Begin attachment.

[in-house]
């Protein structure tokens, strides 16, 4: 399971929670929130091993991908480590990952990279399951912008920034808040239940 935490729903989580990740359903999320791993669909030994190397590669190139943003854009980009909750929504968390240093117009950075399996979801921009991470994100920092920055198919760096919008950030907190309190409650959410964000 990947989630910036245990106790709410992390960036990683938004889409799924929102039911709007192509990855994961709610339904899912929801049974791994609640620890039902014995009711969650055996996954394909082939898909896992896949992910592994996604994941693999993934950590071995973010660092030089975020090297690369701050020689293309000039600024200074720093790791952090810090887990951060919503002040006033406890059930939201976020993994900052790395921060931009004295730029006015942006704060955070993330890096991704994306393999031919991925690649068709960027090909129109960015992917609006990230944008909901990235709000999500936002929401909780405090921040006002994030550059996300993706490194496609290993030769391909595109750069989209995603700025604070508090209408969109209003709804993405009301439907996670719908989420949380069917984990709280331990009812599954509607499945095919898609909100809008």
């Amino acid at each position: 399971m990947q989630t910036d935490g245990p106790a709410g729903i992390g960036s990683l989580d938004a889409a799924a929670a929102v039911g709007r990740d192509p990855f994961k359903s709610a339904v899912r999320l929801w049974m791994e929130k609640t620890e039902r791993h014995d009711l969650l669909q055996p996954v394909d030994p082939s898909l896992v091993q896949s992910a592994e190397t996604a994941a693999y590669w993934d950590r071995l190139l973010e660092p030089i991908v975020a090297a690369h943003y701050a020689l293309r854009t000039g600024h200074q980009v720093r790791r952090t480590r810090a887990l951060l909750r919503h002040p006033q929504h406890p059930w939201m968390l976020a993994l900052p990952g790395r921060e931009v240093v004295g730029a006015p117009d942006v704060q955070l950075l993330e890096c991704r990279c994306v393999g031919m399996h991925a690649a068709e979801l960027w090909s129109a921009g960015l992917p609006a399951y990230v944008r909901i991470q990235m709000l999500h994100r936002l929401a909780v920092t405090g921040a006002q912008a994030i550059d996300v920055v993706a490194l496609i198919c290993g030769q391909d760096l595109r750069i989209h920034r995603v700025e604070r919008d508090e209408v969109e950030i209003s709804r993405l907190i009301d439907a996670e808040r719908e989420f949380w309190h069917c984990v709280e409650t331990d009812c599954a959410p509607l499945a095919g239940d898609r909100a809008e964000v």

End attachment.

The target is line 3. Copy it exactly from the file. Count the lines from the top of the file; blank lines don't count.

């Amino acid at each position: 399971m990947q989630t910036d935490g245990p106790a709410g729903i992390g960036s990683l989580d938004a889409a799924a929670a929102v039911g709007r990740d192509p990855f994961k359903s709610a339904v899912r999320l929801w049974m791994e929130k609640t620890e039902r791993h014995d009711l969650l669909q055996p996954v394909d030994p082939s898909l896992v091993q896949s992910a592994e190397t996604a994941a693999y590669w993934d950590r071995l190139l973010e660092p030089i991908v975020a090297a690369h943003y701050a020689l293309r854009t000039g600024h200074q980009v720093r790791r952090t480590r810090a887990l951060l909750r919503h002040p006033q929504h406890p059930w939201m968390l976020a993994l900052p990952g790395r921060e931009v240093v004295g730029a006015p117009d942006v704060q955070l950075l993330e890096c991704r990279c994306v393999g031919m399996h991925a690649a068709e979801l960027w090909s129109a921009g960015l992917p609006a399951y990230v944008r909901i991470q990235m709000l999500h994100r936002l929401a909780v920092t405090g921040a006002q912008a994030i550059d996300v920055v993706a490194l496609i198919c290993g030769q391909d760096l595109r750069i989209h920034r995603v700025e604070r919008d508090e209408v969109e950030i209003s709804r993405l907190i009301d439907a996670e808040r719908e989420f949380w309190h069917c984990v709280e409650t331990d009812c599954a959410p509607l499945a095919g239940d898609r909100a809008e964000v």